If anyone were without sin? Well, that would be the Pharisees. They obsessed over God’s law and the hundreds of manmade rules. They wouldn’t dare sin.

Then, I heard it. A dull thud. I looked up to see a man from our village, his stone lying on the ground. Several heartbeats later, another thud, followed by another. Soon, the only men holding stones were the Pharisees. As I’d feared.

But they weren’t looking at me. They were staring at the man still writing in the dirt. Their faces blazed with an intense hatred, the kind of hatred that kills. But whether he realized his own danger or not, the prophet seemed focused only on his writing.

I don’t know what those zealots were waiting for. They weren’t going to back away now. What chance did—

I jumped at the sound. Slowly, I lifted my eyes from the writing to discover the youngest looking Pharisee had dropped his stone. His eyes were on the patch of ground before his feet. Time slowed. And then, another stone fell to the ground.

After what felt like several minutes, the last stone still remained tight in the hand of the head Pharisee, the one who’d done all the talking. My eyes locked on that hand, its veins bulging, its knuckles white. And then, as if in slow motion, the fingers relaxed and opened. The stone rolled free and slowly tumbled through the air, raising a tiny cloud of dust as it hit the ground. The early morning sun glistened off the dust as it drifted back down.

The mob silently broke up, with the village hypocrites’ guild leaving first. The Pharisees hesitated. Then, they too shuffled out of the square.

When the last one rounded the corner of the synagogue and disappeared, the man at my feet lifted his head, looked up to me, and smiled. I felt that smile, so warm and full of kindness.

He glanced around the square and brushed his hands together as he stood. “Woman, where are they? Is there no one who condemns you?”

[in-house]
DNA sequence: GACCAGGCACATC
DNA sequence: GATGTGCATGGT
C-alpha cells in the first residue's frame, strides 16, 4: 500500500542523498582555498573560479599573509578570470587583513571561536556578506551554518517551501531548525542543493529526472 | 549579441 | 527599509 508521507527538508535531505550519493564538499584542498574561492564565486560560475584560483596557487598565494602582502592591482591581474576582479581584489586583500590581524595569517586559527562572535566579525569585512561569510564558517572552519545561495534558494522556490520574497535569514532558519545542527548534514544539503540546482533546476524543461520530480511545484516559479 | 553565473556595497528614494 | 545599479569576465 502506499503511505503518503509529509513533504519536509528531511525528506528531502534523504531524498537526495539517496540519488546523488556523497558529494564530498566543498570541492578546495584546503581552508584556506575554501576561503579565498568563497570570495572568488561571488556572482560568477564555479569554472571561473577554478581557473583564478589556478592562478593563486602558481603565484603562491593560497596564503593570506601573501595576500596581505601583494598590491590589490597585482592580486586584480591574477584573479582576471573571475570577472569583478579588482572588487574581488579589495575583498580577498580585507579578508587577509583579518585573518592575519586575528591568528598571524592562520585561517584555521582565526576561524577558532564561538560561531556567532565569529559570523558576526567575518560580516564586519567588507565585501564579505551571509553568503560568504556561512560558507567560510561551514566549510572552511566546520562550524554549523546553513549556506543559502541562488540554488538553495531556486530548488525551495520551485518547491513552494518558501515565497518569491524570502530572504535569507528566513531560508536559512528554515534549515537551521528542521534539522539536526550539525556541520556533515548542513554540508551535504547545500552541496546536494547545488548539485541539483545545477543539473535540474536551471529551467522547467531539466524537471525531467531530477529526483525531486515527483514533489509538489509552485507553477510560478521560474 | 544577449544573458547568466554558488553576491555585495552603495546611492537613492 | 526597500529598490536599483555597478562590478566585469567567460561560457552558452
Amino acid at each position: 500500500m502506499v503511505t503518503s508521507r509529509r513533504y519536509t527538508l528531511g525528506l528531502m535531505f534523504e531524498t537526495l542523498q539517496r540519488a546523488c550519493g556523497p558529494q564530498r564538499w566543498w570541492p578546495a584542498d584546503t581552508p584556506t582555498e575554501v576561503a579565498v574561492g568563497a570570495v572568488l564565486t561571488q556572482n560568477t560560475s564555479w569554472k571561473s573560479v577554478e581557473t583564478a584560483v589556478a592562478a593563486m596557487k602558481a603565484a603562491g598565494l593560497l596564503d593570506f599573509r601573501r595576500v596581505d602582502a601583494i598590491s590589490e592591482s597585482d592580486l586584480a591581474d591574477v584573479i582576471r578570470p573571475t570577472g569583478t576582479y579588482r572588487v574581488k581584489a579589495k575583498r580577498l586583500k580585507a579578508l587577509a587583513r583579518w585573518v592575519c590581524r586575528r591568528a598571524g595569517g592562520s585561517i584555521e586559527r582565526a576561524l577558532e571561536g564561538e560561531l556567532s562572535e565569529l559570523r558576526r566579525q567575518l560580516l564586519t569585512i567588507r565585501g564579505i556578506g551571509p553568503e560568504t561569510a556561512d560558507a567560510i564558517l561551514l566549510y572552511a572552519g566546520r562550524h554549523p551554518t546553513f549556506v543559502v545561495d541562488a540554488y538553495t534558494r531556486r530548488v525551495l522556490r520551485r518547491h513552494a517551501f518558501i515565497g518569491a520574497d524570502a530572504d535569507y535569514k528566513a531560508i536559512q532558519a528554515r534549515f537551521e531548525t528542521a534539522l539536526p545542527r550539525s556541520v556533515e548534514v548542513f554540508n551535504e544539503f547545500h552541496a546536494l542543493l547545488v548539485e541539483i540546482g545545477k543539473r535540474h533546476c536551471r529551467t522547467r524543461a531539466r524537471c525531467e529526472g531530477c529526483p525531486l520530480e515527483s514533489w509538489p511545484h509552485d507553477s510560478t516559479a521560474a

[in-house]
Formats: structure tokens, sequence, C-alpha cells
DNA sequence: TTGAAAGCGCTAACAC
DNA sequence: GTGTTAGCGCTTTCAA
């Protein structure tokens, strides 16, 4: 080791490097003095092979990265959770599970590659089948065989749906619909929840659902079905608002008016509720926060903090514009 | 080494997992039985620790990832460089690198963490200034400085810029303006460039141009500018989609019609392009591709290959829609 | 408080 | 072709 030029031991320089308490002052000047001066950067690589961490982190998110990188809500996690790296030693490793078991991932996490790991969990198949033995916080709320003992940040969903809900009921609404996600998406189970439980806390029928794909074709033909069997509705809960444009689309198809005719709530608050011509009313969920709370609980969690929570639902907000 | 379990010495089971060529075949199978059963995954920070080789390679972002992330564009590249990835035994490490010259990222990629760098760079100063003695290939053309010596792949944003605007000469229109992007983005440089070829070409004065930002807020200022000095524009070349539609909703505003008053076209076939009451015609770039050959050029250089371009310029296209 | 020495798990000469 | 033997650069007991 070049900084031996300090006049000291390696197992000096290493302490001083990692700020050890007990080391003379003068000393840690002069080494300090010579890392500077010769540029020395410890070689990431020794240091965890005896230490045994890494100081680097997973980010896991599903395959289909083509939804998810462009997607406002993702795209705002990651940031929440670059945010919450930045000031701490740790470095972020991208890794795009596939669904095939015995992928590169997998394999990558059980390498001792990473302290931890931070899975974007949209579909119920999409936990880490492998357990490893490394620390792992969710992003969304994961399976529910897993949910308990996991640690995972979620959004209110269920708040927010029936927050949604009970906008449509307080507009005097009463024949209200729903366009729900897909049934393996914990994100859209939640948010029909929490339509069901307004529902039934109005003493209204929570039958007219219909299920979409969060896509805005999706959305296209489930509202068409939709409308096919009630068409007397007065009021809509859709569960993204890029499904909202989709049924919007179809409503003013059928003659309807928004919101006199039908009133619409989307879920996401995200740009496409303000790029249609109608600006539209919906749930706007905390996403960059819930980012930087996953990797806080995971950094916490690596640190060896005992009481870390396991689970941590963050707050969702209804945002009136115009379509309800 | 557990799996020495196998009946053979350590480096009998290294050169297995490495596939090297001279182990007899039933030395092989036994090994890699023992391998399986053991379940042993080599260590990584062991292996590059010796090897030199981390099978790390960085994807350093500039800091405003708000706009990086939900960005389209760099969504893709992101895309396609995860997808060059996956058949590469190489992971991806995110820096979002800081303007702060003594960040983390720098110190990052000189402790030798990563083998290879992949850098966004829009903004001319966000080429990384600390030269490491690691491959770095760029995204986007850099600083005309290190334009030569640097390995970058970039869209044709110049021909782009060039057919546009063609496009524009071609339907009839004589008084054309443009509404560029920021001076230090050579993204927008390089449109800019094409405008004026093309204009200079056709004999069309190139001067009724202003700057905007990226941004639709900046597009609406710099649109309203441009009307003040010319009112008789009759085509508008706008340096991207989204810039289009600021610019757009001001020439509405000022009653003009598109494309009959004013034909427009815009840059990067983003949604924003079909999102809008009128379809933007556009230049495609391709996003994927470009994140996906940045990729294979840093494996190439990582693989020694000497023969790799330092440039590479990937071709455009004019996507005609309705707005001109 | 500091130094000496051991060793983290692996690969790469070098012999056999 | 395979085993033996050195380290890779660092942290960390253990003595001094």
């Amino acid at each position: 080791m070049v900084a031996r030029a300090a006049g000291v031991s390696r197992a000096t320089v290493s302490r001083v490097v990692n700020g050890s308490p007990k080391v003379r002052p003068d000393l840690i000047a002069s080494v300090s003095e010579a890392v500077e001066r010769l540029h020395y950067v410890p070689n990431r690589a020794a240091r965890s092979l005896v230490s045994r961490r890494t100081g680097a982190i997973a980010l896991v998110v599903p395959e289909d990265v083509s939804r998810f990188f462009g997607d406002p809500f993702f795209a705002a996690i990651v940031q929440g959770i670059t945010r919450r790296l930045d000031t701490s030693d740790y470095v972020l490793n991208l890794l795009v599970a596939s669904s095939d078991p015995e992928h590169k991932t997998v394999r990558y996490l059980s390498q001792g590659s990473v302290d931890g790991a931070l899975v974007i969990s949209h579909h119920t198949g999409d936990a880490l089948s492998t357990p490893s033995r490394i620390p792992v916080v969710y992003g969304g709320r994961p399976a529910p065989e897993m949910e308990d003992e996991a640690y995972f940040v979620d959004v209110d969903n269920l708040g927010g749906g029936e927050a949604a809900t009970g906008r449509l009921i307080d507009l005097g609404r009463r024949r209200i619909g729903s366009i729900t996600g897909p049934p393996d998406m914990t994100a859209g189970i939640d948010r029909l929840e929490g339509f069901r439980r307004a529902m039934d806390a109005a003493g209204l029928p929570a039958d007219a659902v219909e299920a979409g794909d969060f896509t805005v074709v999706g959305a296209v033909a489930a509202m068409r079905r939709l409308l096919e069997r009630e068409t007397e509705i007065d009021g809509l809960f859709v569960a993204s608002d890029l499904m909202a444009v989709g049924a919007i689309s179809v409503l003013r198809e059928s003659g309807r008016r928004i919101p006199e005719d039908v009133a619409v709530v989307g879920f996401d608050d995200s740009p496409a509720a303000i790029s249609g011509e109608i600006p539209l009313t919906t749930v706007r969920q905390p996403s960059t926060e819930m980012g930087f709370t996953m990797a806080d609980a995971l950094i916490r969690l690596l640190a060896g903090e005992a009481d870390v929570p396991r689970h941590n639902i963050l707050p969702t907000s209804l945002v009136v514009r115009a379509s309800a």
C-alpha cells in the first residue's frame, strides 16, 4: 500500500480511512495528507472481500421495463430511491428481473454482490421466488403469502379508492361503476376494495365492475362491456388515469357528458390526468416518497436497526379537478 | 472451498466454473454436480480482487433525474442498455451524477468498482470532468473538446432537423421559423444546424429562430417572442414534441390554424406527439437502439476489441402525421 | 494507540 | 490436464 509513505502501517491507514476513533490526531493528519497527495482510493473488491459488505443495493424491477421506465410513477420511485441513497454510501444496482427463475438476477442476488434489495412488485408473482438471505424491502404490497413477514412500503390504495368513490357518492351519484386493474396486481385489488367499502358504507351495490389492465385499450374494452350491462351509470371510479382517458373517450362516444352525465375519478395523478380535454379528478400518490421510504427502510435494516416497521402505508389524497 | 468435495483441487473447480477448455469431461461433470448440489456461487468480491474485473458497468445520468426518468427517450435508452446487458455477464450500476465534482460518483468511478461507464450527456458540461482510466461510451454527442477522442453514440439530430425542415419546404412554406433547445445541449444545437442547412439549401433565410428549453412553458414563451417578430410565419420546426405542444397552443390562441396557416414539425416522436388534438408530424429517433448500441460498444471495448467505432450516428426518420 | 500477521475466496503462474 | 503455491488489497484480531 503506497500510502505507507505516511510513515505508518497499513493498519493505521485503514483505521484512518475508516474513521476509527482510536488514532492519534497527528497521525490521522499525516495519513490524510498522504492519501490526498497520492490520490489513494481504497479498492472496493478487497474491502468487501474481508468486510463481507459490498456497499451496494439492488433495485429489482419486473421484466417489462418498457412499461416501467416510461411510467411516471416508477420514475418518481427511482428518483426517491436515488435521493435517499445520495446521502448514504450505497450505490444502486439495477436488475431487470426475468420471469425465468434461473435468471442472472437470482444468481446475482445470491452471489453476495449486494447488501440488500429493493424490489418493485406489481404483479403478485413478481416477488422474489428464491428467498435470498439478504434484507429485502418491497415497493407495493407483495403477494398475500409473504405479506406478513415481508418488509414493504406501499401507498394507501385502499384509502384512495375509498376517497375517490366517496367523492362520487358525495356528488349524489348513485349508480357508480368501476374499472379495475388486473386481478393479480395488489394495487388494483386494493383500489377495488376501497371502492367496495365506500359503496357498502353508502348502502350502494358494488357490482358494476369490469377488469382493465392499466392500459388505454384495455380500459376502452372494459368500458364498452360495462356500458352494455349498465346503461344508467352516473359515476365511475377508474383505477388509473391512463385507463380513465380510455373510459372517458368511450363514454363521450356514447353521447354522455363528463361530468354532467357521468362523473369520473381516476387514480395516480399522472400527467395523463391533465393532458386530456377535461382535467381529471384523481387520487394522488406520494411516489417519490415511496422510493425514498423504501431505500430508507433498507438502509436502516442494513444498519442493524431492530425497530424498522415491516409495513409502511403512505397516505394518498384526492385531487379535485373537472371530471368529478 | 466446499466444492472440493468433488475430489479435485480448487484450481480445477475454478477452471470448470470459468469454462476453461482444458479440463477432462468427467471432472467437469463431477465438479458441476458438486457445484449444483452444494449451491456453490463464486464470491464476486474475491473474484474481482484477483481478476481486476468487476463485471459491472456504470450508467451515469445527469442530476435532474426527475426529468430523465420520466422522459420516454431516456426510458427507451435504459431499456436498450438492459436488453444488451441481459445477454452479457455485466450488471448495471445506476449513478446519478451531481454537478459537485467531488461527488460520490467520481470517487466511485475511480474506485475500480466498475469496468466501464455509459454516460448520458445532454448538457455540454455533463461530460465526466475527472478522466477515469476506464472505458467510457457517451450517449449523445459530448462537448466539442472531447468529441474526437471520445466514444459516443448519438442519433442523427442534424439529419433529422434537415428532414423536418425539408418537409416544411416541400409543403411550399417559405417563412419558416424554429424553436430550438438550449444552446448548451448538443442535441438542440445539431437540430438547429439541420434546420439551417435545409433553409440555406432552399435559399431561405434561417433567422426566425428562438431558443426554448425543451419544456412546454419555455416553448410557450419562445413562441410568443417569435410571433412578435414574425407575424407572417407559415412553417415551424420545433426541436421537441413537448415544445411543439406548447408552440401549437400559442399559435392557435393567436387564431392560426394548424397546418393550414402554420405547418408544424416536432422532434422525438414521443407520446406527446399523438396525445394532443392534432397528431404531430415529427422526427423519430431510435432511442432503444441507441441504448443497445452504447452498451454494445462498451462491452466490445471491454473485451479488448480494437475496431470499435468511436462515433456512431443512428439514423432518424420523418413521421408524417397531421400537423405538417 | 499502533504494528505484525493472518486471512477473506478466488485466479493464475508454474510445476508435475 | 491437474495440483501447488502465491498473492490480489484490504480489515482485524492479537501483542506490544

“No one.” My voice trembled.

“Then neither do I condemn you. Go now and leave your life of sin.”

I collapsed to the ground as tears poured down my dusty face. “Sir!” It came out as a hoarse whisper. “Why?”

Kneeling down, he cupped my chin in his hand and lifted until my eyes met his. “Please, call me Yeshua.”

He took my hands, lifted me to my feet, and folded his arms around me in a warm hug. I nearly collapsed again, but he held me steady. And then I realized something. He touched me! This man, more righteous than all those religious leaders, more godly than all the rest, had touched me. An adulterous woman like me and he didn’t seem afraid my sins might make him unclean.

“Sir. I mean, Yeshua,” my voice still trembling, “why do you forgive me? Why are you so kind?”

“Because of love. I live by a higher level of love, God’s love. By his love, God keeps no record of wrongs. Neither do I.”

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Would you like to read more? Click on the image below to go to the Amazon book page. Then look inside (with Amazon “Look inside” feature), and see what you think. And if you’d like, the book is currently priced as low as Amazon will allow, but only until this Sunday, as the price will increase starting Monday, April 27.


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How to Introduce Jesus to a Friend

Do you have friends or family you’d like to introduce to Jesus? If you’re like me, the idea of doing such a thing can be almost terrifying. I have plenty of memories from before I became Christian of pushy evangelists who did more to drive me away from Jesus than pull me to Him. They had only the greatest intentions, but their excessive boldness just turned me off. Maybe that’s why I’m definitely not a pushy evangelist myself—not my style.